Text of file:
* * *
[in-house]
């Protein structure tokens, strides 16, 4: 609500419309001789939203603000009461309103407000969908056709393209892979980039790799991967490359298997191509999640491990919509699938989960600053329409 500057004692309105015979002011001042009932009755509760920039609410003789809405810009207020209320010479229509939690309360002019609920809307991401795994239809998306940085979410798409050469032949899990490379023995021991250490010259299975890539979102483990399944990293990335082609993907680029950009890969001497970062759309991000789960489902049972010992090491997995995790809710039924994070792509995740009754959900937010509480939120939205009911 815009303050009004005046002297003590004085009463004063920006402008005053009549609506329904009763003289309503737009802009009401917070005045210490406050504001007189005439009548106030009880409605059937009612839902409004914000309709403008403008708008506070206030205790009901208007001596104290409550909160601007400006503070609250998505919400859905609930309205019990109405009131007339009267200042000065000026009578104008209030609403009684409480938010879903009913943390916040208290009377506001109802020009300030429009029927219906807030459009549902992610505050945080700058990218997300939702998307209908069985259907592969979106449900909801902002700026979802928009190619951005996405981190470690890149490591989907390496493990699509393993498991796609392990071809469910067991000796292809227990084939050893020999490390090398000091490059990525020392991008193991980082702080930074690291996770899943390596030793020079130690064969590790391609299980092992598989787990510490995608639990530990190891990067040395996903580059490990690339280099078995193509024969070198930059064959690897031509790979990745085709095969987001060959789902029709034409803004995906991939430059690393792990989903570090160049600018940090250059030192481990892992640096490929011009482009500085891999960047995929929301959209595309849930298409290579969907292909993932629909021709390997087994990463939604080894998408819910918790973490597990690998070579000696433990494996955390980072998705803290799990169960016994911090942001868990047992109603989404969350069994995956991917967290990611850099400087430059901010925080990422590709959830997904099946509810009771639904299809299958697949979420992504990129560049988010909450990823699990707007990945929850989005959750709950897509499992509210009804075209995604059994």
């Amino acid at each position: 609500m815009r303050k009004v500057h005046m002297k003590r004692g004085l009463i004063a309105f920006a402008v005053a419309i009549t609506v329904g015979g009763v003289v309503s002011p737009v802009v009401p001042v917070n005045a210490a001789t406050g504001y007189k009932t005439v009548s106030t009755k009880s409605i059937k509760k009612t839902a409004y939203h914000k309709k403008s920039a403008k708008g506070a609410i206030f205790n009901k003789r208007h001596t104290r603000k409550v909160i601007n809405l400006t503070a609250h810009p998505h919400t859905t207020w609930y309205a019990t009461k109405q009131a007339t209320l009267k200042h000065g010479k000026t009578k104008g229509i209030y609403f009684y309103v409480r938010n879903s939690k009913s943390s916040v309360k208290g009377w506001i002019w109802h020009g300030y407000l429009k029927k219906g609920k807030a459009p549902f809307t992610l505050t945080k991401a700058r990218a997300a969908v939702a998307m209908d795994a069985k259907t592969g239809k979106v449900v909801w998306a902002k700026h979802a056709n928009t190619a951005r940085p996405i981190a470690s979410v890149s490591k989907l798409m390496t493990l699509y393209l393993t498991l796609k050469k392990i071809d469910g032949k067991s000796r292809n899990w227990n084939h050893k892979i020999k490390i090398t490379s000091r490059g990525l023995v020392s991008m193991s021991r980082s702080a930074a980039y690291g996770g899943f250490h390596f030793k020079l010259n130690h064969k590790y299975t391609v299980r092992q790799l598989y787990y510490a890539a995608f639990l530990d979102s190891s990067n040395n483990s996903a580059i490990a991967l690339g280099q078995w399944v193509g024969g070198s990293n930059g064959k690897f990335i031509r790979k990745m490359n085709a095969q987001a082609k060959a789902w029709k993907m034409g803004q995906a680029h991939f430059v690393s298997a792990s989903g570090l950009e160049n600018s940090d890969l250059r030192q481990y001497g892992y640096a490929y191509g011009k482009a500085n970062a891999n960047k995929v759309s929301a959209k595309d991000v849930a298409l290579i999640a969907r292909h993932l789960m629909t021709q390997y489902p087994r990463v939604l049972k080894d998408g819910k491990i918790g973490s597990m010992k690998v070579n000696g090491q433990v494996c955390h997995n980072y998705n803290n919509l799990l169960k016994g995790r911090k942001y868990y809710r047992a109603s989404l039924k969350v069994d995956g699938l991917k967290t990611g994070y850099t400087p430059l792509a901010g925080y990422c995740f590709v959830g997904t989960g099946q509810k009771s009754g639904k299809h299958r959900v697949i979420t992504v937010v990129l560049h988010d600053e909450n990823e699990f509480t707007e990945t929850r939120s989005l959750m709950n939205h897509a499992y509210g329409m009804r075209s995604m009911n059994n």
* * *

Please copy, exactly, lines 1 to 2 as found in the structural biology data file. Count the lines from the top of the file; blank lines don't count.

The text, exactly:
[in-house]
């Protein structure tokens, strides 16, 4: 609500419309001789939203603000009461309103407000969908056709393209892979980039790799991967490359298997191509999640491990919509699938989960600053329409 500057004692309105015979002011001042009932009755509760920039609410003789809405810009207020209320010479229509939690309360002019609920809307991401795994239809998306940085979410798409050469032949899990490379023995021991250490010259299975890539979102483990399944990293990335082609993907680029950009890969001497970062759309991000789960489902049972010992090491997995995790809710039924994070792509995740009754959900937010509480939120939205009911 815009303050009004005046002297003590004085009463004063920006402008005053009549609506329904009763003289309503737009802009009401917070005045210490406050504001007189005439009548106030009880409605059937009612839902409004914000309709403008403008708008506070206030205790009901208007001596104290409550909160601007400006503070609250998505919400859905609930309205019990109405009131007339009267200042000065000026009578104008209030609403009684409480938010879903009913943390916040208290009377506001109802020009300030429009029927219906807030459009549902992610505050945080700058990218997300939702998307209908069985259907592969979106449900909801902002700026979802928009190619951005996405981190470690890149490591989907390496493990699509393993498991796609392990071809469910067991000796292809227990084939050893020999490390090398000091490059990525020392991008193991980082702080930074690291996770899943390596030793020079130690064969590790391609299980092992598989787990510490995608639990530990190891990067040395996903580059490990690339280099078995193509024969070198930059064959690897031509790979990745085709095969987001060959789902029709034409803004995906991939430059690393792990989903570090160049600018940090250059030192481990892992640096490929011009482009500085891999960047995929929301959209595309849930298409290579969907292909993932629909021709390997087994990463939604080894998408819910918790973490597990690998070579000696433990494996955390980072998705803290799990169960016994911090942001868990047992109603989404969350069994995956991917967290990611850099400087430059901010925080990422590709959830997904099946509810009771639904299809299958697949979420992504990129560049988010909450990823699990707007990945929850989005959750709950897509499992509210009804075209995604059994």